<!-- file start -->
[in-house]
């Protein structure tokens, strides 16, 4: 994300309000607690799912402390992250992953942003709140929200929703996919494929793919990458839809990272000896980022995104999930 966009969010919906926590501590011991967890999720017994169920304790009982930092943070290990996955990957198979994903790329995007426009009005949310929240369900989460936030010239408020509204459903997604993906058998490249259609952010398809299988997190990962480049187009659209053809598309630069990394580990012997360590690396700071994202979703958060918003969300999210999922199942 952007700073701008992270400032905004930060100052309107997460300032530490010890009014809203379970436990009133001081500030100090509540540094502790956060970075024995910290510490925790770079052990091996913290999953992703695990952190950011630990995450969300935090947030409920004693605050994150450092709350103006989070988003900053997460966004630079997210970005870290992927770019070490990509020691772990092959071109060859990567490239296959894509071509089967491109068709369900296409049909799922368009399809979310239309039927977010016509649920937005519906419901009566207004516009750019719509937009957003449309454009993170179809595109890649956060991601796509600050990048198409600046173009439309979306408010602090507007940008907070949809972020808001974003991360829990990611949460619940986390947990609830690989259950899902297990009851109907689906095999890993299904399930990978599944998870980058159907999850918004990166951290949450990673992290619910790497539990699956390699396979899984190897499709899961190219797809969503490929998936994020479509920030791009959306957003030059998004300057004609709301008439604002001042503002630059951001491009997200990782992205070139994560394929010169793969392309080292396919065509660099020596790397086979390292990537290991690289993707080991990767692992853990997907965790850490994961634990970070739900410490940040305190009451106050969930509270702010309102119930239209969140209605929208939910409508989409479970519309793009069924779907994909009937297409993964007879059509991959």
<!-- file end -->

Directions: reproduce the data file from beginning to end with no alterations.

[in-house]
């Protein structure tokens, strides 16, 4: 994300309000607690799912402390992250992953942003709140929200929703996919494929793919990458839809990272000896980022995104999930 966009969010919906926590501590011991967890999720017994169920304790009982930092943070290990996955990957198979994903790329995007426009009005949310929240369900989460936030010239408020509204459903997604993906058998490249259609952010398809299988997190990962480049187009659209053809598309630069990394580990012997360590690396700071994202979703958060918003969300999210999922199942 952007700073701008992270400032905004930060100052309107997460300032530490010890009014809203379970436990009133001081500030100090509540540094502790956060970075024995910290510490925790770079052990091996913290999953992703695990952190950011630990995450969300935090947030409920004693605050994150450092709350103006989070988003900053997460966004630079997210970005870290992927770019070490990509020691772990092959071109060859990567490239296959894509071509089967491109068709369900296409049909799922368009399809979310239309039927977010016509649920937005519906419901009566207004516009750019719509937009957003449309454009993170179809595109890649956060991601796509600050990048198409600046173009439309979306408010602090507007940008907070949809972020808001974003991360829990990611949460619940986390947990609830690989259950899902297990009851109907689906095999890993299904399930990978599944998870980058159907999850918004990166951290949450990673992290619910790497539990699956390699396979899984190897499709899961190219797809969503490929998936994020479509920030791009959306957003030059998004300057004609709301008439604002001042503002630059951001491009997200990782992205070139994560394929010169793969392309080292396919065509660099020596790397086979390292990537290991690289993707080991990767692992853990997907965790850490994961634990970070739900410490940040305190009451106050969930509270702010309102119930239209969140209605929208939910409508989409479970519309793009069924779907994909009937297409993964007879059509991959």